In Romans, Paul uses the metaphor of “flesh” to contrast the
way the world is with the way it should be for those in Christ
Jesus. Throughout the letter, Paul tackles a tricky issue: How we
are brought into the covenant community of God as those who
are heirs of the divine promises.

In the world, this would happen through physical descent
or, perhaps, through physical adoption. For Paul, it only happens
through the Spirit of God that changes mind-sets, thus
moving believers from death to life. However, this is not done
through mortal bodies but rather through the divine work of
God as God breathes life into those who believe in Christ Jesus.
Here Paul sees God’s Spirit at work in the lives of the Gentiles.

In Romans 8, flesh connotes physical descent from ancestor
to descendant. Flesh here indicates those ancestors with whom
God made a covenant and patrilineal forebears of the Messiah.
Honor does not accrue through a person’s family of descent but
rather through the Spirit and promise by means of which God
brought heirs of the Abrahamic covenant into being. In dualistic
language, Paul contrasts lively spirit with decaying flesh.

The Spirit of Christ dwelling in humans, whether they are
Jewish or Gentile, has the power to reorient minds to life and
peace—and even to enliven fleshly bodies. Through the Spirit
of God, even mortal bodies become life-filled. Paul does not
argue that only those descended from a particular parent exhibit
a Spirit-inspired mind-set. Quite the opposite: He argues that
despite human descent and fleshly failing, God’s Spirit dwells
in whomever God may choose, slave or free.

O God, give us eyes to see your Spirit at work in the world. Amen.

Pray the Scriptures Using Audio Lectio
Read John 11:1-45

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Lectionary Week
March 27–April 2, 2017
Scripture Overview

Ezekiel 37 presents a vision of the dry bones that represent the people of Israel after the Babylonian invasion—the people have no life. God calls Ezekiel to see the devastation and to prophesy to the dry bones with the message that they shall live. The psalmist cries out from the very depths expressing both a need and hunger for God and a trust in God’s steadfast love and faithfulness. The story of Lazarus’s death and Jesus’ raising him to life calls forth our own stories and experiences of life and death. It draws us in to a conversation that goes deeper than our intellect. It evokes our questions, our fears, our doubts, and our faith. The Romans text offers the good news that the Spirit that raised Jesus from the dead dwells in us. Each of these texts affirms life after death. Death is not the end; death does not have the nal word.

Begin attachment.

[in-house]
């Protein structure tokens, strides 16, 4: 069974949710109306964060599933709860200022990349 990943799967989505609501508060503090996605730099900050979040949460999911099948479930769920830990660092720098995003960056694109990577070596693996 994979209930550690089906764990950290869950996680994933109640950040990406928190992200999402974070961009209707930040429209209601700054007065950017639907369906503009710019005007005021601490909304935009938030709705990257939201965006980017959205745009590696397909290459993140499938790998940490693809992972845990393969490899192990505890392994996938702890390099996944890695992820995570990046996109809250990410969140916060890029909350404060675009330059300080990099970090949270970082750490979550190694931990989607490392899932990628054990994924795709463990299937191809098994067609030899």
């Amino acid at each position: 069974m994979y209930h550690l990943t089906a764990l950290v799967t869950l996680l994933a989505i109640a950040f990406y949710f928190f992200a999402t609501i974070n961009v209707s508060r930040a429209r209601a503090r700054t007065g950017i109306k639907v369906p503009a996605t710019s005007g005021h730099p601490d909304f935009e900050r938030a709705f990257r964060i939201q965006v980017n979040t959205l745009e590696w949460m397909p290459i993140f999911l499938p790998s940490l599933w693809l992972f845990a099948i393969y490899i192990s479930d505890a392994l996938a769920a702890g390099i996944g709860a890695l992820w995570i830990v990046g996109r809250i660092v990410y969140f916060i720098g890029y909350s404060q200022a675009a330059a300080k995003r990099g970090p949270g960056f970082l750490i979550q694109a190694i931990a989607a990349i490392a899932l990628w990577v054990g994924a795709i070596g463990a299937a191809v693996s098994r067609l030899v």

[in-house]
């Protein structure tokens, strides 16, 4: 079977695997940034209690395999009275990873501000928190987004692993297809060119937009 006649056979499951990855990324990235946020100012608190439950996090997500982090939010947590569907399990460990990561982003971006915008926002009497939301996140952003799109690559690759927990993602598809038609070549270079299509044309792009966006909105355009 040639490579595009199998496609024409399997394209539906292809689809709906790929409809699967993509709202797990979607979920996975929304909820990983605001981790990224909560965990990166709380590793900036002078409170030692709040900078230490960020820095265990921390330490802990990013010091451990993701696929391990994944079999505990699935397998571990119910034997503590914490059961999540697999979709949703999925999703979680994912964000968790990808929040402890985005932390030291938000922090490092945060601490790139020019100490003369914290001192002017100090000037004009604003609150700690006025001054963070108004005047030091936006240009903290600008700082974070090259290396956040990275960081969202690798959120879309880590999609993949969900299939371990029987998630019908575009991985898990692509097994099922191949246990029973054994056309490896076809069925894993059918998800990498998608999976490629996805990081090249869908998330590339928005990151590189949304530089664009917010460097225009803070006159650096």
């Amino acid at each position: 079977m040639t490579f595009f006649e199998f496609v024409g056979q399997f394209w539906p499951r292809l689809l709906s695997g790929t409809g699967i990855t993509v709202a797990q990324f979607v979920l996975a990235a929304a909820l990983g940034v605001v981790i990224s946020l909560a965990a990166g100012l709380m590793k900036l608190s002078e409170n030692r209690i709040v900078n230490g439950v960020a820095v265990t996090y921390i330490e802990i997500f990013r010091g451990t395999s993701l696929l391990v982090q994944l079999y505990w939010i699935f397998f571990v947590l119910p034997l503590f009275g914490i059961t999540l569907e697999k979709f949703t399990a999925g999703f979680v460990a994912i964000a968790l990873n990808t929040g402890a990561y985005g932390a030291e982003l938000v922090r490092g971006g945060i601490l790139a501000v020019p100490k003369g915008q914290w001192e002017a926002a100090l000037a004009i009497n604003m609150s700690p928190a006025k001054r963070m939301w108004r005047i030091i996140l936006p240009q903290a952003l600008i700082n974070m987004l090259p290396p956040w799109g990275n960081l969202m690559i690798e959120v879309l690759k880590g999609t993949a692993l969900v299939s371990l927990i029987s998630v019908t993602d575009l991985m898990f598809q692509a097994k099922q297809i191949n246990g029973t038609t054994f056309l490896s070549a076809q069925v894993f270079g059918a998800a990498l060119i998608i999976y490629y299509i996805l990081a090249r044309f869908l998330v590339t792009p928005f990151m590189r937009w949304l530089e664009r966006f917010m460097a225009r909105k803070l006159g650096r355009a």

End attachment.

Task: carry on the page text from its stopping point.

Questions and Suggestions for Reflection

• Read Ezekiel 37:1-14. How has life come to you through death?
• Read Psalm 130. For what do you cry out to God? Pray the psalm, line by line, knowing that God hears and extends mercy and care.
• Read Romans 8:6-11. How has God changed your mind-set, your attitude, to bring you richer life?
• Read John 11:1-45. What in your world needs to die in order for life to come forth?

Respond by posting a prayer.

I join many of those who will pray for you as you seek to discern what you are called to be at this moment. May God grant you the courage to fulfill that calling. May we all open our eyes and see the misery, open our ears and hear the cries of God’s people, and, like God through the Lord Jesus Christ, be incarnate amongst them.” 

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